So it makes sense, both for ourselves and others, to choose a day each week to undertake kind acts. As Dr David Hamilton indicates in his books ‘Molecules of Kindness‘ and ‘Born to be Kind’: “We are genetically wired for kindness. The kindness gene, in fact, is 500 million years old – it’s one of our most ancient genes – which is WHY kindness impacts our biochemistry. It’s our deepest nature.”

Hugging someone, including your pet, is also another great way to produce oxytocin. Doing so will lead to a drop in your heart rate, reduce your stress hormones, cut your production of free radicals and lessen inflammation.

A lovely correction technique that I also use from the Creative Kinesiology school of practice is called ‘Heart Appreciation’. You can try it yourself by simply concentrating your mind on someone or something that you really appreciate and feeling how good it feels to do so.

Then breathe the feeling into your heart and let it spread throughout your entire body. Imagine your heart as a cup and watch it overflow. Your whole body will relax and your energy levels will rise significantly. Because it really is about feeling the love at every level – in body, mind and most particularly in the heart.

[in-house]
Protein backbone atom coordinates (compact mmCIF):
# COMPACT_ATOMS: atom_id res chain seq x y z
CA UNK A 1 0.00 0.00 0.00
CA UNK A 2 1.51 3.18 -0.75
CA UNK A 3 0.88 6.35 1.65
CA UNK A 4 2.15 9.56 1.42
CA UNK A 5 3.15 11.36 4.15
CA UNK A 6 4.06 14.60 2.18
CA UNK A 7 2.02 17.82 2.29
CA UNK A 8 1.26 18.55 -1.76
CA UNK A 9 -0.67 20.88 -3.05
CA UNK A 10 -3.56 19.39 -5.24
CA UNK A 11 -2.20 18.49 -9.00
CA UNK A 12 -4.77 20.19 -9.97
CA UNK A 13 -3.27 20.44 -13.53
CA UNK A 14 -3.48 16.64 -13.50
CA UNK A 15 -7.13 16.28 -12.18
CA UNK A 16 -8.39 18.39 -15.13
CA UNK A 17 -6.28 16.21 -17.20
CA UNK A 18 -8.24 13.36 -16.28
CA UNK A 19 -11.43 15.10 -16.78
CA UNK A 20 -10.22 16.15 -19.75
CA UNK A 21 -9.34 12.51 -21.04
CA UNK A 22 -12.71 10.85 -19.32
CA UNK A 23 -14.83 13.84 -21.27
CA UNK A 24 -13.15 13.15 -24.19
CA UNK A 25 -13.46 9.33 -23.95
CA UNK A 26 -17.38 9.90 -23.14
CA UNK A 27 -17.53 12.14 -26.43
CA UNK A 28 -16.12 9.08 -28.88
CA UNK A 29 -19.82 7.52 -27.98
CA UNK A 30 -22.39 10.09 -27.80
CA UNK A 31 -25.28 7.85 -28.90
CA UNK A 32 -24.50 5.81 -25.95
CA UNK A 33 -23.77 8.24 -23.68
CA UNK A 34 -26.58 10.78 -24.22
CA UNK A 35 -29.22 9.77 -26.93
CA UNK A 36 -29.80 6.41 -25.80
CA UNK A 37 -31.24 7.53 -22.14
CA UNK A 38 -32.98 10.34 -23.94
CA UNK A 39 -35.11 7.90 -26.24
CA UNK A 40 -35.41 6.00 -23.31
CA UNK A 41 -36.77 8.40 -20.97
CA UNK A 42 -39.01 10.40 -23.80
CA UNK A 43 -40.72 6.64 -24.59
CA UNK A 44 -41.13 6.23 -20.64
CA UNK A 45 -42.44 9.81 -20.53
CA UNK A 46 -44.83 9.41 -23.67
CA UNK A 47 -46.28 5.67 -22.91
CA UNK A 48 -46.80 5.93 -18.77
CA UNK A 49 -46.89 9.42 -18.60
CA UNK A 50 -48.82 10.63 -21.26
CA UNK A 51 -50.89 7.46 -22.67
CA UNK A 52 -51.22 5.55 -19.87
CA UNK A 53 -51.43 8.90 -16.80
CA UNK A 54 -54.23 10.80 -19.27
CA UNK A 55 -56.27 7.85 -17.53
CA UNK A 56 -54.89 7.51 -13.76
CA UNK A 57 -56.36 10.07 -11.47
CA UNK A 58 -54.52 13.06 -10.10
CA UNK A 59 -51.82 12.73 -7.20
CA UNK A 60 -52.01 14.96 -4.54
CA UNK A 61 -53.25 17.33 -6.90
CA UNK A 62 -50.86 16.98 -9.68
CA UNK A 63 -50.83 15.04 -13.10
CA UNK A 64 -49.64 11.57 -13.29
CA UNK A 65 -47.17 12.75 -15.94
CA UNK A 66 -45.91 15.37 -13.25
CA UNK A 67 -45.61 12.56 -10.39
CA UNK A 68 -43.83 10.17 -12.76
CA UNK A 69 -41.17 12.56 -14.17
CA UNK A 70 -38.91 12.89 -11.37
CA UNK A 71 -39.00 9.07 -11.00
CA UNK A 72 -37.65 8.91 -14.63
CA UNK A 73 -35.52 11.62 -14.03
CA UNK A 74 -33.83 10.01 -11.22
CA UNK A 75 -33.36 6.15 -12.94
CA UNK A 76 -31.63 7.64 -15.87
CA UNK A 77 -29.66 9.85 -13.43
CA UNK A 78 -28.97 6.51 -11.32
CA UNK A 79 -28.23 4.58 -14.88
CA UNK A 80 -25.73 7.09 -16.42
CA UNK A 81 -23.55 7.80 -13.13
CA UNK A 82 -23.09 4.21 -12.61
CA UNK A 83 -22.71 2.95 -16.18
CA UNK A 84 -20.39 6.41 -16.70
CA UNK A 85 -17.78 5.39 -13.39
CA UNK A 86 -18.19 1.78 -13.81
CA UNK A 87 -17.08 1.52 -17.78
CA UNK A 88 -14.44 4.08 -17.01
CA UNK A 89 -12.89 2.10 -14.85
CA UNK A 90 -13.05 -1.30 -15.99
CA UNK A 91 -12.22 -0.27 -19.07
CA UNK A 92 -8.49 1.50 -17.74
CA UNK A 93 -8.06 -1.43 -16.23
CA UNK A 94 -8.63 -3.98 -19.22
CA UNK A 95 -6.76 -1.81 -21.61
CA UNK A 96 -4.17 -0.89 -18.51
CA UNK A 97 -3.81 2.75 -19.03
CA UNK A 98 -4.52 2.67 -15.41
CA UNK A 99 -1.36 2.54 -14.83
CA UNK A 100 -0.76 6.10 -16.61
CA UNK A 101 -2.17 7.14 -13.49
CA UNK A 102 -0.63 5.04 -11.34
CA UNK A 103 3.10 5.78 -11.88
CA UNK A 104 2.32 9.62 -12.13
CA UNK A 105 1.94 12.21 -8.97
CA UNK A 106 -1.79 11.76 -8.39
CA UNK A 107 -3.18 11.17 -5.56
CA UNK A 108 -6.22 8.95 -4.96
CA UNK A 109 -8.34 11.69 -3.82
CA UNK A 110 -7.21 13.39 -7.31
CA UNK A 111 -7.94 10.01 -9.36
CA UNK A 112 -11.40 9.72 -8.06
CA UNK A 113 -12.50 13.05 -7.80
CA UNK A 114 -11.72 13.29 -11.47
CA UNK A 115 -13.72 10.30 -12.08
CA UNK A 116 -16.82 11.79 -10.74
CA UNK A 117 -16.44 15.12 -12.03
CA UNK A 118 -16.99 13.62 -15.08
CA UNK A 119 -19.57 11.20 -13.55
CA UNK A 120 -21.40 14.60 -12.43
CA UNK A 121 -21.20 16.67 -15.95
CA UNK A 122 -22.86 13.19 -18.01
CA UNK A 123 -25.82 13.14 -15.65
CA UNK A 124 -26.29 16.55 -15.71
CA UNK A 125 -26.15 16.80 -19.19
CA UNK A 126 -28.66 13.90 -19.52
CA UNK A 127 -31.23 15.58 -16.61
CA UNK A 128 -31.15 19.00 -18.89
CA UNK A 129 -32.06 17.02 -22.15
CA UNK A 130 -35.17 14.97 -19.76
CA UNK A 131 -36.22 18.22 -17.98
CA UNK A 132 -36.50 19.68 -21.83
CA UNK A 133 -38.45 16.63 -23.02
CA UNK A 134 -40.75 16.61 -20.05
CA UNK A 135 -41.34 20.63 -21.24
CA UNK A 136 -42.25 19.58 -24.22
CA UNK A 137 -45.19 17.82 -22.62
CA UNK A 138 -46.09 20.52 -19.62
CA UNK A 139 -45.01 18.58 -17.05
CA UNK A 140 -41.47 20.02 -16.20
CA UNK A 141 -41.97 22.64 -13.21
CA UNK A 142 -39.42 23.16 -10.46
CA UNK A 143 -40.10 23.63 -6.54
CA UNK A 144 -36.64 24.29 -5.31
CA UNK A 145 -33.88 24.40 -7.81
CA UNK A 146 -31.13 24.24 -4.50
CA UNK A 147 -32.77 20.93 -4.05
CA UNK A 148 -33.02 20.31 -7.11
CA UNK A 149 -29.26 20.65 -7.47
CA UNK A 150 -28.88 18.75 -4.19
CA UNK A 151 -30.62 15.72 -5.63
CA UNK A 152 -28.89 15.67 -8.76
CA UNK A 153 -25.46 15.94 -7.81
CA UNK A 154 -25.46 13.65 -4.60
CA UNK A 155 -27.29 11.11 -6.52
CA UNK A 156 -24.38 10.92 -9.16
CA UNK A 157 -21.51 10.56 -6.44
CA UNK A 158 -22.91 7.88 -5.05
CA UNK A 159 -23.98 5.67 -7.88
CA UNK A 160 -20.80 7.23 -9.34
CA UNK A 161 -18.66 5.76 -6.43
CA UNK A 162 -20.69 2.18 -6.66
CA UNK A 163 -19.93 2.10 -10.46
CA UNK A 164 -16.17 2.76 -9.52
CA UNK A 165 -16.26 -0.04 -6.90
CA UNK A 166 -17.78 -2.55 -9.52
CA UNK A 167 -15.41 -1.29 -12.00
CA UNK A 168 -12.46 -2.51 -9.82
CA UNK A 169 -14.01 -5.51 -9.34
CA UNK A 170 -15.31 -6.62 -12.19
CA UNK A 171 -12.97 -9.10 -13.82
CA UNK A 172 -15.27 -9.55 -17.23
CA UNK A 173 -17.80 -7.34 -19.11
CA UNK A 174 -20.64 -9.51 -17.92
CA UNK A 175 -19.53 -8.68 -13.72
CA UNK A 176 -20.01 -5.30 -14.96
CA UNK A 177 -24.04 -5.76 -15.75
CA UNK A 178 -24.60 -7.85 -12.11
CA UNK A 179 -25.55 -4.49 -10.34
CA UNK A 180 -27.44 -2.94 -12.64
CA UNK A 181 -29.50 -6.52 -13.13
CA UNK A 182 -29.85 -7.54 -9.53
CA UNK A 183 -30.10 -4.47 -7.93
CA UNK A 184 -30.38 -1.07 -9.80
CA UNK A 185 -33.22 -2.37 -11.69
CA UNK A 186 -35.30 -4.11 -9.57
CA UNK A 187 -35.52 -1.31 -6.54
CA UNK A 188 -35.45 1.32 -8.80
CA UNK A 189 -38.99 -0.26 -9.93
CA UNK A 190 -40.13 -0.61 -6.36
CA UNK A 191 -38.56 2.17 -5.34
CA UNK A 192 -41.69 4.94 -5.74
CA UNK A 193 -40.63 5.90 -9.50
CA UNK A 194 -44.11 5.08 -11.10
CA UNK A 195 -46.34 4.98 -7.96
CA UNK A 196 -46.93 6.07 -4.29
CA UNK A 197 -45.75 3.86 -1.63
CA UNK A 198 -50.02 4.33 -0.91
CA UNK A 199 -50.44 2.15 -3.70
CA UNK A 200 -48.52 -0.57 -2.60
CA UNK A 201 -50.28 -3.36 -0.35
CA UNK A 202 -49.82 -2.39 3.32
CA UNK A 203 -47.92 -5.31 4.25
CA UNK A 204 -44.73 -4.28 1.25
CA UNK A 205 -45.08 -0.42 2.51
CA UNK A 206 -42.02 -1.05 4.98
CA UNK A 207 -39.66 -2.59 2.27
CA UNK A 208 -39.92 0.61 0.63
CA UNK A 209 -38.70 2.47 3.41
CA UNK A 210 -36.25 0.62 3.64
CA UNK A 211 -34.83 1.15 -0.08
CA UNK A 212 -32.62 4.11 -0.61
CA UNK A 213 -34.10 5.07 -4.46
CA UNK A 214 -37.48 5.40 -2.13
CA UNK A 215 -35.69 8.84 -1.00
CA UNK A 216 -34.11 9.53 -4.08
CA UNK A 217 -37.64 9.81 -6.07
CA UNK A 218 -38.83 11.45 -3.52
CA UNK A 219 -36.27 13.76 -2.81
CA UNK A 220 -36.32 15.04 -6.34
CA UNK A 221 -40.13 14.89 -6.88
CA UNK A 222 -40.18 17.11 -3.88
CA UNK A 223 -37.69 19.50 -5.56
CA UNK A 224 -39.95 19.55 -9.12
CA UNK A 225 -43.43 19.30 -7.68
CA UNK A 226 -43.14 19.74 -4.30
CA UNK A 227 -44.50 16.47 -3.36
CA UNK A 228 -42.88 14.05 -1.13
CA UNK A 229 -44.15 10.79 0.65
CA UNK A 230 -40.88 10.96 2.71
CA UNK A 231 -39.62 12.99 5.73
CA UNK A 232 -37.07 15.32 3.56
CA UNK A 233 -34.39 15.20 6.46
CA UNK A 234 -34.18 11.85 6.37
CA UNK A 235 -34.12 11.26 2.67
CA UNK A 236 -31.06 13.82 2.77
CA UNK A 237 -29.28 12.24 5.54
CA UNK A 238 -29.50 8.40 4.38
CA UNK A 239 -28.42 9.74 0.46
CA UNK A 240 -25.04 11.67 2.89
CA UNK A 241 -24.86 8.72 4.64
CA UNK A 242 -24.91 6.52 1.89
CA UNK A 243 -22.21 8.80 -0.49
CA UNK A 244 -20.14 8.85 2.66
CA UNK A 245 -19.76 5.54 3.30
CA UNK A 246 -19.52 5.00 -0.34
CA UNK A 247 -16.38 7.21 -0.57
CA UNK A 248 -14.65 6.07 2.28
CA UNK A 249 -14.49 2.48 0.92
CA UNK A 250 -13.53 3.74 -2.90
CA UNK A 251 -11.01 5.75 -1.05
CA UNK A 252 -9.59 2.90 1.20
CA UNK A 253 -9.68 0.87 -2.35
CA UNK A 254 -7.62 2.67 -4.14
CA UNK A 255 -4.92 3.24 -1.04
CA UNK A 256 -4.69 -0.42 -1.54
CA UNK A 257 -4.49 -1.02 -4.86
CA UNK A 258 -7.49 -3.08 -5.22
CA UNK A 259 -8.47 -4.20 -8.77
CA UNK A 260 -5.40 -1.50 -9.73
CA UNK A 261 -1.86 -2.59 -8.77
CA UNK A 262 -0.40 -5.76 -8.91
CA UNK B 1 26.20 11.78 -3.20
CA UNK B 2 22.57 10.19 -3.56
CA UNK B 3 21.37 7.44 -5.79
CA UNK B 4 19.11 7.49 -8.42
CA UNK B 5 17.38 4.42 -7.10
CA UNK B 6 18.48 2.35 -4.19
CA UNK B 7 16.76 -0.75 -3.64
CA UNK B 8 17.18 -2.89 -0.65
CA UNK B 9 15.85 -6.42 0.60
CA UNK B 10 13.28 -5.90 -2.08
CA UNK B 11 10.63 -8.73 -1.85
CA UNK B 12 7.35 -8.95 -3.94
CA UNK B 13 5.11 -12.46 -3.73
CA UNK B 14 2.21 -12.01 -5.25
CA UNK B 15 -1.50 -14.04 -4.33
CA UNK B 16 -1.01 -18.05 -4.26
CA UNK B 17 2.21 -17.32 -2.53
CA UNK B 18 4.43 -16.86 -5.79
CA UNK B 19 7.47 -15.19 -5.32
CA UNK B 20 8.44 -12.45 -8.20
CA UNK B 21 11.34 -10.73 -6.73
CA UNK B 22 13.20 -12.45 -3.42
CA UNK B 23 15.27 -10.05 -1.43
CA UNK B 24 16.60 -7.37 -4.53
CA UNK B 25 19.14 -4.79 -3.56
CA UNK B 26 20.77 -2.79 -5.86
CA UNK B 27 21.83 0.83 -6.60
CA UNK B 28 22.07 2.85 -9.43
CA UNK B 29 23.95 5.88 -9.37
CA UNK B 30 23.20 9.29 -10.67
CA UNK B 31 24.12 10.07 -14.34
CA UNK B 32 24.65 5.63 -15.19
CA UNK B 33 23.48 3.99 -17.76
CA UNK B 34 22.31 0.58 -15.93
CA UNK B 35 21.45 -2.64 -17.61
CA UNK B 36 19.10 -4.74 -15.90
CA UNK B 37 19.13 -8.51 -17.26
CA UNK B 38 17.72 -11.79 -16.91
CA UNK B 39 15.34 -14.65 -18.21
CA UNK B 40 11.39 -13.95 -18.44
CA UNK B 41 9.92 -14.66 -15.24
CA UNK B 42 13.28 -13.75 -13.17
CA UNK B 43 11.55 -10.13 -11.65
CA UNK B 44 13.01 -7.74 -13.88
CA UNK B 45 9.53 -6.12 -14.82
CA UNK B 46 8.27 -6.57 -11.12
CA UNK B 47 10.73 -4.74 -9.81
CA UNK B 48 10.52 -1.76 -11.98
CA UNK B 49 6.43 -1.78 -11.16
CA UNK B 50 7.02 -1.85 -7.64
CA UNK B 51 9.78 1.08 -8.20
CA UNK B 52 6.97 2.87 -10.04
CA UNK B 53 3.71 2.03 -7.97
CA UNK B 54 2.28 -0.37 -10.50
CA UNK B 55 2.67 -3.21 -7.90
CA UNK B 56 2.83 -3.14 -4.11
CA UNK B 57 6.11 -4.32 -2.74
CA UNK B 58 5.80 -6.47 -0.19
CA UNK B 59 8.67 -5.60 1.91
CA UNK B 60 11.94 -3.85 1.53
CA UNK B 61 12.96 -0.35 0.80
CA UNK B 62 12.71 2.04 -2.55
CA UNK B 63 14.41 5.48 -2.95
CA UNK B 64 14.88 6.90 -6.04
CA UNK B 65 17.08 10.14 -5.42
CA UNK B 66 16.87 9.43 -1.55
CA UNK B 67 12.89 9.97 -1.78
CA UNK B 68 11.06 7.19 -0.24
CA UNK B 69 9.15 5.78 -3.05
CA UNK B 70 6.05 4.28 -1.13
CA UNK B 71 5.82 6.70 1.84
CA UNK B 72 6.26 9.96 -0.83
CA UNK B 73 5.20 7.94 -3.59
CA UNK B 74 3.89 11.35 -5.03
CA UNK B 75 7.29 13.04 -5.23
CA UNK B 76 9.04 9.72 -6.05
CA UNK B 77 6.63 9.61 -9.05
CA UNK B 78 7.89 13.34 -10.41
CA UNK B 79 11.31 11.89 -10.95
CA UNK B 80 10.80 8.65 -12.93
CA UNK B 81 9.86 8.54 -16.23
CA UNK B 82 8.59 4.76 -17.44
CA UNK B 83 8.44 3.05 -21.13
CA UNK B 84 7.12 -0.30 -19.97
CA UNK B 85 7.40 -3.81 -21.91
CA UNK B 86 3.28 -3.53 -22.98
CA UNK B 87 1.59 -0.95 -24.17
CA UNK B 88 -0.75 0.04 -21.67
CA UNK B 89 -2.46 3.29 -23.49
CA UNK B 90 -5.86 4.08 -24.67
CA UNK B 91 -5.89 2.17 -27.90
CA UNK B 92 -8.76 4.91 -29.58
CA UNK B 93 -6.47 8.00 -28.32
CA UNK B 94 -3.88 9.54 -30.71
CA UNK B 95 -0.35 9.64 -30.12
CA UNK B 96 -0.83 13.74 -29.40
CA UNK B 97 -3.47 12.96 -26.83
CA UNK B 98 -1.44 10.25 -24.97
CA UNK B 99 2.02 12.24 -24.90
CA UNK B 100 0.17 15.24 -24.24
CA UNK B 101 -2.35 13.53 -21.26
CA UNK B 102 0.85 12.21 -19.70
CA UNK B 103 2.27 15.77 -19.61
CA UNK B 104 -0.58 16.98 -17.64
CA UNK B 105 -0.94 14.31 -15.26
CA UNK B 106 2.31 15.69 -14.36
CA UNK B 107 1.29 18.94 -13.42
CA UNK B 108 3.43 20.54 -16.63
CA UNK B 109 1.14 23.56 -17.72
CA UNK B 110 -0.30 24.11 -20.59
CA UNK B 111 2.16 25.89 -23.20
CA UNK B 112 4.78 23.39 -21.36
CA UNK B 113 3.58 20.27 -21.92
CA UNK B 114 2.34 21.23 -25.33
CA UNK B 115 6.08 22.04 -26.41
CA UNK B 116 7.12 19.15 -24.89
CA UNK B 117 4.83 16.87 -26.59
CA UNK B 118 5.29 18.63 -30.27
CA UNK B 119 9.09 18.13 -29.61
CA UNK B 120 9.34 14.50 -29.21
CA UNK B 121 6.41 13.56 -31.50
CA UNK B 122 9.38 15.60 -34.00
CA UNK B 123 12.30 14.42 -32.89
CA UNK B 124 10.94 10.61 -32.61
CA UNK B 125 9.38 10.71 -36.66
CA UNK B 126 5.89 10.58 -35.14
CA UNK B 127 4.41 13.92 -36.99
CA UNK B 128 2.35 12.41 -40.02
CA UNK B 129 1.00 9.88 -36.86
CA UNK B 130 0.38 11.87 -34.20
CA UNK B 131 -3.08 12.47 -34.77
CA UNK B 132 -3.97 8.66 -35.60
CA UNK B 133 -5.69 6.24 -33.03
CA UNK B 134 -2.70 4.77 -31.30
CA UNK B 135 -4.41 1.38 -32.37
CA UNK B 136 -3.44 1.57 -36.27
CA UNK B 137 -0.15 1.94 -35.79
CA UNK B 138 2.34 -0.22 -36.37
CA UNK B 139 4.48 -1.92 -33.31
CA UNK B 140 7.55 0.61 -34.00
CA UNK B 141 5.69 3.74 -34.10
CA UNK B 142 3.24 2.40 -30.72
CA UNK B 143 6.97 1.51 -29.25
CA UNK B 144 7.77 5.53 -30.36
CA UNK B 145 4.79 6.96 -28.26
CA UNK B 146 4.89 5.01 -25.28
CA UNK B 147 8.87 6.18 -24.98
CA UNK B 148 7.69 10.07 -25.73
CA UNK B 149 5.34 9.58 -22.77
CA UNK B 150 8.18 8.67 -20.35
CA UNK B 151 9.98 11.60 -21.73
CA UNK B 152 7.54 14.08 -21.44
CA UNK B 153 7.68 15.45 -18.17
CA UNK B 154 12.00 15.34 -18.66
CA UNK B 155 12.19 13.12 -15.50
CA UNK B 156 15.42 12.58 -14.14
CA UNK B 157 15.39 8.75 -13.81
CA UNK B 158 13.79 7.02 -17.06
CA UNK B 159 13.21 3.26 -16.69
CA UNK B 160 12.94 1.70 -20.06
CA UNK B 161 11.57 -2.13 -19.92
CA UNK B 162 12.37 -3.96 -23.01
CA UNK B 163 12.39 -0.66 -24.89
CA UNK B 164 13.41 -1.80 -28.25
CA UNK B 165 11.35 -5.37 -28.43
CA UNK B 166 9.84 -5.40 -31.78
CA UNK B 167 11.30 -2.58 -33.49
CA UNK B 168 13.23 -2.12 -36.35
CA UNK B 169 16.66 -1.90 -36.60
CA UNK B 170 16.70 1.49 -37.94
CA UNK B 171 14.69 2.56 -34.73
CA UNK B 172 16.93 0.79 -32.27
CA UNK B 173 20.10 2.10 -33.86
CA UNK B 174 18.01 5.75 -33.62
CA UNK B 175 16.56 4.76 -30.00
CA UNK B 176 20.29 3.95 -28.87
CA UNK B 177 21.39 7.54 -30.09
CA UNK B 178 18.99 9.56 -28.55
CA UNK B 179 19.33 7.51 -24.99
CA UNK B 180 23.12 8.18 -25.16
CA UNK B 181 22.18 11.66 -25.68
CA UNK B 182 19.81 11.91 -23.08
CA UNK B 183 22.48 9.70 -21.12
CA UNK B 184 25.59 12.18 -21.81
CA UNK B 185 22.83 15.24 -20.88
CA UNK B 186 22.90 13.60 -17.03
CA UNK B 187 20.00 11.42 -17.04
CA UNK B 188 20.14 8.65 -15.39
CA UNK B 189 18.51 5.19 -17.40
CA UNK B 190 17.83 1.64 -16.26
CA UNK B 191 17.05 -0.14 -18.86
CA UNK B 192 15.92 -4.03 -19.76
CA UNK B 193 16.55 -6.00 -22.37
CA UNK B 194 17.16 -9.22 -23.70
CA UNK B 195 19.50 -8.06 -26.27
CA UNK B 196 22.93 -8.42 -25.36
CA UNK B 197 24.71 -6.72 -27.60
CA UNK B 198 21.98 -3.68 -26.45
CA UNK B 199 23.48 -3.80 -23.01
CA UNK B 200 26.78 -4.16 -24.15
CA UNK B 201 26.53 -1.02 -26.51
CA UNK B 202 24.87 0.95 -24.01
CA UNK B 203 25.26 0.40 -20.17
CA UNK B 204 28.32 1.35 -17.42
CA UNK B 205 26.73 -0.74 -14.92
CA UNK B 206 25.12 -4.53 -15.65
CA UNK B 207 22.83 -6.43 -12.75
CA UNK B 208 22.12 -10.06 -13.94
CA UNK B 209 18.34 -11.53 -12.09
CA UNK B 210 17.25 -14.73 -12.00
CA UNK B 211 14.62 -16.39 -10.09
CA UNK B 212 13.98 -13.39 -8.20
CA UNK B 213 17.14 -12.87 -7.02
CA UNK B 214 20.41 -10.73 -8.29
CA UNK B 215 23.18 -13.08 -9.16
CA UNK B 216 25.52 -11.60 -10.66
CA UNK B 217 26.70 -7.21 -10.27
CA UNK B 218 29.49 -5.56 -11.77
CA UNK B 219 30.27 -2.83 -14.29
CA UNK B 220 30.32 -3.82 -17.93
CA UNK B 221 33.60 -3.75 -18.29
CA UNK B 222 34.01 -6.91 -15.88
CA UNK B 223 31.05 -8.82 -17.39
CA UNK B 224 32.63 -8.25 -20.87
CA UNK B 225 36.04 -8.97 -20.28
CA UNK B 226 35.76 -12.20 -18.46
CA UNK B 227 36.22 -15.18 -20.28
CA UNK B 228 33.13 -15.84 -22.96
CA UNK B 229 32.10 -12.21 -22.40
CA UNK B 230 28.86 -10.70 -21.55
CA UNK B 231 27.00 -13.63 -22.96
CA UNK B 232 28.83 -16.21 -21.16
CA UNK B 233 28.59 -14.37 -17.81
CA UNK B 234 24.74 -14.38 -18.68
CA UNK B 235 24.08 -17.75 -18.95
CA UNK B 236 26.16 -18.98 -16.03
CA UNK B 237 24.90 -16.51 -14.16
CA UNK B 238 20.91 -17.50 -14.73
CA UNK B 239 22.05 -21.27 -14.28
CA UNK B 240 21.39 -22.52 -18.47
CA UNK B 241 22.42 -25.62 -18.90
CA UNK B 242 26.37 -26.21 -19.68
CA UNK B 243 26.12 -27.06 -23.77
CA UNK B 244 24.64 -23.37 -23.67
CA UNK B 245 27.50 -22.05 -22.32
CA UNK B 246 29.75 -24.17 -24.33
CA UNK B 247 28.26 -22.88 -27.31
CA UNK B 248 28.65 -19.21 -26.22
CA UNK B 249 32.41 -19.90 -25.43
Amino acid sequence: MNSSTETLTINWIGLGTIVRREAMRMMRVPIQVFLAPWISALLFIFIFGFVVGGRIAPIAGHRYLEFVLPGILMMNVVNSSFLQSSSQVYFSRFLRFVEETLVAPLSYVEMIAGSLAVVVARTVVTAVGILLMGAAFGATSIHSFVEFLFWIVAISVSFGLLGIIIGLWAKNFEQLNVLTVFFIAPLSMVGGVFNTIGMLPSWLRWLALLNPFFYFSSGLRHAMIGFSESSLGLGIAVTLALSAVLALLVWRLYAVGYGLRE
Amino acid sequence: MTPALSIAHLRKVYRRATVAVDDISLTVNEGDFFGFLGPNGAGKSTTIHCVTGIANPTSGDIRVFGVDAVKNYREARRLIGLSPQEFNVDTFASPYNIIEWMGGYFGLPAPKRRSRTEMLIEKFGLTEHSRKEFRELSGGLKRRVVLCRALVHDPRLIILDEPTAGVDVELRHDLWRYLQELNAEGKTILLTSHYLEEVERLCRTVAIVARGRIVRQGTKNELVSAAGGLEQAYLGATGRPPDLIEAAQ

Anita Ramsden

Anita Ramsden is a kinesiologist. She is emphatic about affecting positive change and her work encourages wellbeing for mind, body and soul. Anita is also a member of the Kinesiology Federation.

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Kundalini yoga: Taking on the challenge of transformational change

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By Sarah Stollery, kundalini yoga and meditation teacher

As the turn of the year approaches once again, how many of you have started thinking about New Year’s resolutions – even if, quite often, they are not very new at all? In fact, all too often, they are actually the same ones we made last year but did not stick to.

Which begs the question of why bother? Change is hard work. So shouldn’t we just accept ourselves as we are and let go of the idea that we could create a better version of ourselves?

Loving and accepting ourselves for who we are is certainly a worthy aim. But even doing that meaningfully can require transformation of a kind – a transformation in our thinking.